From this perspective, the cause of theophobia lies in a high vulnerability to situations of serious stress. Consequently, sufferers respond with alarm reactions (fear or panic attacks) and with a characteristic attributional style of uncontrollable thoughts and unpredictability.
These responses depend on genetic vulnerability, availability of social support, and the presence of certain personality characteristics. For example, coping skills, sensitivity to anxiety and disgust, and negative attitudes. To a certain extent, they’re the product of the educational style of the sufferer’s attachment figures (Bados, 2017).
The phobic’s learning experiences force their biological and psychological vulnerability to focus on specific objects. In fact, fear is a product of the interaction between the biological, psychological, and social environment or upbringing. Therefore, a predisposition or biological reason alone isn’t a direct cause of fear. It requires contextual factors to activate it.
Cognitive-behavioral therapy is a good option to treat specific phobias, such as theophobia. Let’s take a look at some of its techniques that can be extremely useful in these cases.
Cognitive restructuring focuses on decreasing false beliefs about God and religion. Those that cause behavioral disturbance and increase more functional beliefs. In the company of a therapist, the sufferer learns to identify and question their maladaptive thoughts. They then replace them with more appropriate ones.
Thoughts are considered to be mere hypotheses about reality. Hence, both the therapist and the sufferer work to collect data that determines the validity or falsity of said hypotheses. To do this, the therapist designs questions and behavioral experiments. They allow the sufferer to evaluate and test their dysfunctional thoughts.
The standardized systematic desensitization procedure includes four fundamental steps (López et al., 2012). These are:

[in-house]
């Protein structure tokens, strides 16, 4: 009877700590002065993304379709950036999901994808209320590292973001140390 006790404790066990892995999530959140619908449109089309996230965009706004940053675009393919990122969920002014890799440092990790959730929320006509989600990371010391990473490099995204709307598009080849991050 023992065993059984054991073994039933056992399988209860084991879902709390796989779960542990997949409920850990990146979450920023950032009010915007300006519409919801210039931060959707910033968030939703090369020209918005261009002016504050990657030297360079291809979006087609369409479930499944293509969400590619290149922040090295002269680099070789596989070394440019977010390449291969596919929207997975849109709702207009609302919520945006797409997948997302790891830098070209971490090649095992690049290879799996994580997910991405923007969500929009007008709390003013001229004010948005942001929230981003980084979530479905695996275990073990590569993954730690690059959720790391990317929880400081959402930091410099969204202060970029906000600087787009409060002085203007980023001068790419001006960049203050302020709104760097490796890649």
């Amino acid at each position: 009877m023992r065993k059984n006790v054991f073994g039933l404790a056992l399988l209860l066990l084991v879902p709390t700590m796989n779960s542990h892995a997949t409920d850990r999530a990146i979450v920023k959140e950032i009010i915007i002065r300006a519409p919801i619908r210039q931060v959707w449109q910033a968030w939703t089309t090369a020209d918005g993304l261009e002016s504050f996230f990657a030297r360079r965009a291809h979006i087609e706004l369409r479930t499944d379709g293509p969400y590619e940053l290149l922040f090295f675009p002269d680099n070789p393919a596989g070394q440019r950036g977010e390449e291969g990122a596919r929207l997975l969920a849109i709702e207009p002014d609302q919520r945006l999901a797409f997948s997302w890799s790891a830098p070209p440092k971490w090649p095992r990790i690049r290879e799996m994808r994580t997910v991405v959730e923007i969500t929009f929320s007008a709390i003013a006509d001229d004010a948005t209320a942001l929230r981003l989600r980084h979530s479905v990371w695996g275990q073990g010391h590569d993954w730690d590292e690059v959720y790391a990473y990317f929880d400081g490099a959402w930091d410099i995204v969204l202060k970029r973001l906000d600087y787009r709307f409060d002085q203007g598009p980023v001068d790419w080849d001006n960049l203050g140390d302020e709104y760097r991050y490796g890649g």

- Jacobson’s progressive relaxation training.
- Construction of the hierarchy of anxiety-generating stimuli.
- Assessment and practice in imagination.
- Desensitization process. Combined application of anxiety responses vs. relaxation.
The procedure consists of imagining the first stimulus on the list (the least anxiogenic) and performing the Jacobson relaxation technique with it. Then, the same is done with each stimulus until reaching the ones that provoke the most anxiety.
This technique has been widely used and is recognized as more effective than desensitization. However, the latter may be a good option for the sufferer to begin to get used to the object of their anxiety before being exposed to it in a live situation.
Live exposure consists of making direct contact with the anxiogenic or unpleasant stimulus. For instance, in the case of theophobia, they’d be religious temples, God, spiritual cults, etc. The basic idea is that the sufferer stays in contact with the feared stimulus until their anxiety is reduced (Fernández, García, & Crespo, 2012).
Finally, theophobia is a rare specific phobia. Nevertheless, it can seriously affect the life of the sufferer since they’re constantly exposed to the omnipresence of God. For this reason, they should consult a health professional. Indeed, a therapist will be able to prevent the phobia from continuing to affect their quality of life and well-being.It might interest you...